In the photo, Bernie Goldbach felt inside the internet of things this past semester.
THE EMERGING Internet of Things caught up with me this acaedmic year. While simultaneously positioning myself 50 miles apart, I went beyond my Fitbit to a professional presence where I was inspired by creativity.
This September, I will deconstruct the internet of things during the Emerging Trends module on the Honours Degree programme I teach. It's a confusing space full of makers, clever startups and large corporations. And it has huge market potential.
I shop at Maplin's, an electronics shop, and every time I walk through the front door, I see parts of the internet of things on the shop walls. Inexpensive Arduino microcontrollers are at eye level for our five year old daughter. A 3D printer in Dublin makes easy work of prototyping. Liam Casey's PCH specialises in bringing together production and distribution. Crowdfunding sites like Kickstarter or Indiegogo help bring money to the table and often enhance awareness of a product before it hits the market.
We're already using apps to control appliances wirelessly across the internet. Our touchscreens have become universal remote controls with devices like Belkin's WeMo line.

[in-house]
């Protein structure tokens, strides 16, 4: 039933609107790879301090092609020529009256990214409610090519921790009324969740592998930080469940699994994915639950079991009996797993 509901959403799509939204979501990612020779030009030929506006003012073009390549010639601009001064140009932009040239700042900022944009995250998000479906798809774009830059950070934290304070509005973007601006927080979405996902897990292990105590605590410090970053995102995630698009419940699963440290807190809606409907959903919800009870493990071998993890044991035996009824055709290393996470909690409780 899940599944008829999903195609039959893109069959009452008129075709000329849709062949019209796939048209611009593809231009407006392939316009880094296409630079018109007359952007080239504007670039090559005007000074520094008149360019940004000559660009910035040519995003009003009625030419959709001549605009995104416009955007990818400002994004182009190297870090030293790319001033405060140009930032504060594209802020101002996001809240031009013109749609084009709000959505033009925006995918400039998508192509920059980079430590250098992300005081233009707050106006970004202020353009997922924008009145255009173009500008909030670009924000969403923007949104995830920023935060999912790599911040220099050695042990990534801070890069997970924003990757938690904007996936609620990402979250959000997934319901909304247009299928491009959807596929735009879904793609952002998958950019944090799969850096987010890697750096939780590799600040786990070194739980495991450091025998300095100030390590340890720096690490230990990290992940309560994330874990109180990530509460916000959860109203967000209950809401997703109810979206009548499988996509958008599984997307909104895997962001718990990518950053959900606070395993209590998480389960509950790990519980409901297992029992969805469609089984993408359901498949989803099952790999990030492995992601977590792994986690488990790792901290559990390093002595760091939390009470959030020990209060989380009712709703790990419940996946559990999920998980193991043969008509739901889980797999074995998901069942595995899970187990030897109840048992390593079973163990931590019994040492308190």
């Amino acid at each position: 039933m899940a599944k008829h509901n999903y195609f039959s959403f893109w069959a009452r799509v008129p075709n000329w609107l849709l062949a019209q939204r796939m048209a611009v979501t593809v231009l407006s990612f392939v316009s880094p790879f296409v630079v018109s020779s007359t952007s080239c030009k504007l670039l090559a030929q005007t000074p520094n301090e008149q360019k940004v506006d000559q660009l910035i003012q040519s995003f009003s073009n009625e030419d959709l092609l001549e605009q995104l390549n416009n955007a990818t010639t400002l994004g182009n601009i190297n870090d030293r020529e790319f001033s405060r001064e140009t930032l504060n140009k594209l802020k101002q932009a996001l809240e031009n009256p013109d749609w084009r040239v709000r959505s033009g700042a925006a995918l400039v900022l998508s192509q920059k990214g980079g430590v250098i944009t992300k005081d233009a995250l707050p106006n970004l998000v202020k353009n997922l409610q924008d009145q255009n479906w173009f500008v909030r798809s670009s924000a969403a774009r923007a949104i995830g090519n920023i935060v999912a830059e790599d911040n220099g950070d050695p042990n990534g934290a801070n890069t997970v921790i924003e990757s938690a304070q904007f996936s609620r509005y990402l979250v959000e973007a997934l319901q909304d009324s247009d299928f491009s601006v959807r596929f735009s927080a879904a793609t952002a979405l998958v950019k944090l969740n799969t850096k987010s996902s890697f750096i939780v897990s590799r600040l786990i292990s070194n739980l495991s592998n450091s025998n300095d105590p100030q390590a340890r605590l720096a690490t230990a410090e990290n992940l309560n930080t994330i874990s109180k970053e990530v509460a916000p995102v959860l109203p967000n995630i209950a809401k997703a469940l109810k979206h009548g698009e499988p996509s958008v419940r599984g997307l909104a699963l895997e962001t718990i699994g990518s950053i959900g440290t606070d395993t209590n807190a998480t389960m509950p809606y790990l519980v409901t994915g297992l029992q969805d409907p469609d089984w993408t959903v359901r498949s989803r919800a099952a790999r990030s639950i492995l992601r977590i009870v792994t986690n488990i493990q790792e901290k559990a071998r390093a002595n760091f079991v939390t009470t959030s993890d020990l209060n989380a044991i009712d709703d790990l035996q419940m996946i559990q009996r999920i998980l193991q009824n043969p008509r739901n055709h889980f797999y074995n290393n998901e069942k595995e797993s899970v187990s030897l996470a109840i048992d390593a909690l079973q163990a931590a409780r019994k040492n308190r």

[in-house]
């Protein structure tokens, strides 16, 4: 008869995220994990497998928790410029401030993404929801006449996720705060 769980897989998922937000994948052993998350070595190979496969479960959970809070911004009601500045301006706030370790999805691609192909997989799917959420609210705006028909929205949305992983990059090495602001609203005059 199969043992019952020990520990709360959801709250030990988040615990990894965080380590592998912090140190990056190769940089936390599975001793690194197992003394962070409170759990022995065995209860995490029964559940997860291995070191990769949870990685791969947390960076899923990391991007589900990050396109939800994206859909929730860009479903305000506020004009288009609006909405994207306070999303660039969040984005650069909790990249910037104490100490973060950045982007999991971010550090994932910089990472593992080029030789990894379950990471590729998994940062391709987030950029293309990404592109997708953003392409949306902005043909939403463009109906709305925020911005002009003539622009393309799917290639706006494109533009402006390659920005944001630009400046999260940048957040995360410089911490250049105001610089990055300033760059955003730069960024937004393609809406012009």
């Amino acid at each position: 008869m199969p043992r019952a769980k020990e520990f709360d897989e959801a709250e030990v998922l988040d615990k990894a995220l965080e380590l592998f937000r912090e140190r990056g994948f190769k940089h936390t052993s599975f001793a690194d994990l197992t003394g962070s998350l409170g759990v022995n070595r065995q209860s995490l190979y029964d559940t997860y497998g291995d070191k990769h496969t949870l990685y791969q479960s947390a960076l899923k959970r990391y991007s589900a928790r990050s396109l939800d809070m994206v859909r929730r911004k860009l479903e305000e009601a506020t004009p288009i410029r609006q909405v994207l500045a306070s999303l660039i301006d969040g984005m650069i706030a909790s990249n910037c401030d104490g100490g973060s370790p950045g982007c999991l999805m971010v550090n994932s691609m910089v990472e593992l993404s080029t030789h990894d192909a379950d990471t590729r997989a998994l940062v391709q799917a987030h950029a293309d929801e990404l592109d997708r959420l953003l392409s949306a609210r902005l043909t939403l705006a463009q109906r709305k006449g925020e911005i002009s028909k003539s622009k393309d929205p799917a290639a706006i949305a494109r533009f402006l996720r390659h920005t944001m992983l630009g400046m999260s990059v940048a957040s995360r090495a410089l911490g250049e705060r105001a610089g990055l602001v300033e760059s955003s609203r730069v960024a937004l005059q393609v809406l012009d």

Where I live in rural Ireland, I wonder if the Internet of Things will usher in a new age of driverless cars. Nothing fascinates me more than seeing how smart our car becomes with Nokia Maps and Google LAYAR. Our five year old back seat driver now tells us where the blue line on her screen recommends a turn to the left or right. And she is fast to announce when the app tells about speeds above posted limits.
I think there is a big opportunity for someone to develop a platform play for the Internet of Things. On App.net, I see new developments almost every week. Several home automation providers such as SmartThings and Ninja Blocks have their own software platforms already. Infrastructure like App.net could further leverage their presence into traditional social networking.
During the summer, we plan to carve out a simple physical space that will connect two locations 50 miles apart. We are barely touching the Internet of Things as we start the process. And while our shared education space is exciting on its own merit, I think our efforts are just baby steps along a road that will change dramatically during the rest of the decade.
Bernie Goldbach teaches elements of the internet of things as part of the creative multimedia degree programme in the Limerick School of Art & Design.
Required Reading: Kevin Kelly -- What Technology Wants ASIN B0052AUH4C